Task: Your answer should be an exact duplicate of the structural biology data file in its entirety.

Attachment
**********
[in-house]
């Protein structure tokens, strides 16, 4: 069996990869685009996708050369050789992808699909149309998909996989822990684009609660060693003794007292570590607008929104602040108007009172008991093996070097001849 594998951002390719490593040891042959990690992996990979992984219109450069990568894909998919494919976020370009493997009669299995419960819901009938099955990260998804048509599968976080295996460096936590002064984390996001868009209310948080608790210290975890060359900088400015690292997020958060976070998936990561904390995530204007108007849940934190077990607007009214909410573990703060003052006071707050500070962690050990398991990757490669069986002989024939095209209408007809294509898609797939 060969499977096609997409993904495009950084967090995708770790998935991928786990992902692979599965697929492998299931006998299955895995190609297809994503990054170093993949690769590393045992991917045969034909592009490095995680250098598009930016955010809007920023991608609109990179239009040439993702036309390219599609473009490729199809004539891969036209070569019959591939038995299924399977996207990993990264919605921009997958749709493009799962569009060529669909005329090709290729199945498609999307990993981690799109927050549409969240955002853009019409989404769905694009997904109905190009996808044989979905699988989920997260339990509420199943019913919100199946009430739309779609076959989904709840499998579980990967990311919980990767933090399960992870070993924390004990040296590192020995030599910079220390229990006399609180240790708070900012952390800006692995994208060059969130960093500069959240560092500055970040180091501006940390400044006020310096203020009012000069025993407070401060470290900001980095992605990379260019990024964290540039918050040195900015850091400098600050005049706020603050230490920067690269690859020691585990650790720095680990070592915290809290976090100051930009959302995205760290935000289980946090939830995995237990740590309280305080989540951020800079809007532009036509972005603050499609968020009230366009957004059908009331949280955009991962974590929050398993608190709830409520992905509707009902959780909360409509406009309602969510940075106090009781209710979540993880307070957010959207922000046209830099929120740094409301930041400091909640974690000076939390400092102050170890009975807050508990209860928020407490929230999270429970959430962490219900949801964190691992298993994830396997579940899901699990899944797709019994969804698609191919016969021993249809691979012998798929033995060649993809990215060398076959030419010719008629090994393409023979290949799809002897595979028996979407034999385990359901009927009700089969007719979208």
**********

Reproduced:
[in-house]
């Protein structure tokens, strides 16, 4: 069996990869685009996708050369050789992808699909149309998909996989822990684009609660060693003794007292570590607008929104602040108007009172008991093996070097001849 594998951002390719490593040891042959990690992996990979992984219109450069990568894909998919494919976020370009493997009669299995419960819901009938099955990260998804048509599968976080295996460096936590002064984390996001868009209310948080608790210290975890060359900088400015690292997020958060976070998936990561904390995530204007108007849940934190077990607007009214909410573990703060003052006071707050500070962690050990398991990757490669069986002989024939095209209408007809294509898609797939 060969499977096609997409993904495009950084967090995708770790998935991928786990992902692979599965697929492998299931006998299955895995190609297809994503990054170093993949690769590393045992991917045969034909592009490095995680250098598009930016955010809007920023991608609109990179239009040439993702036309390219599609473009490729199809004539891969036209070569019959591939038995299924399977996207990993990264919605921009997958749709493009799962569009060529669909005329090709290729199945498609999307990993981690799109927050549409969240955002853009019409989404769905694009997904109905190009996808044989979905699988989920997260339990509420199943019913919100199946009430739309779609076959989904709840499998579980990967990311919980990767933090399960992870070993924390004990040296590192020995030599910079220390229990006399609180240790708070900012952390800006692995994208060059969130960093500069959240560092500055970040180091501006940390400044006020310096203020009012000069025993407070401060470290900001980095992605990379260019990024964290540039918050040195900015850091400098600050005049706020603050230490920067690269690859020691585990650790720095680990070592915290809290976090100051930009959302995205760290935000289980946090939830995995237990740590309280305080989540951020800079809007532009036509972005603050499609968020009230366009957004059908009331949280955009991962974590929050398993608190709830409520992905509707009902959780909360409509406009309602969510940075106090009781209710979540993880307070957010959207922000046209830099929120740094409301930041400091909640974690000076939390400092102050170890009975807050508990209860928020407490929230999270429970959430962490219900949801964190691992298993994830396997579940899901699990899944797709019994969804698609191919016969021993249809691979012998798929033995060649993809990215060398076959030419010719008629090994393409023979290949799809002897595979028996979407034999385990359901009927009700089969007719979208």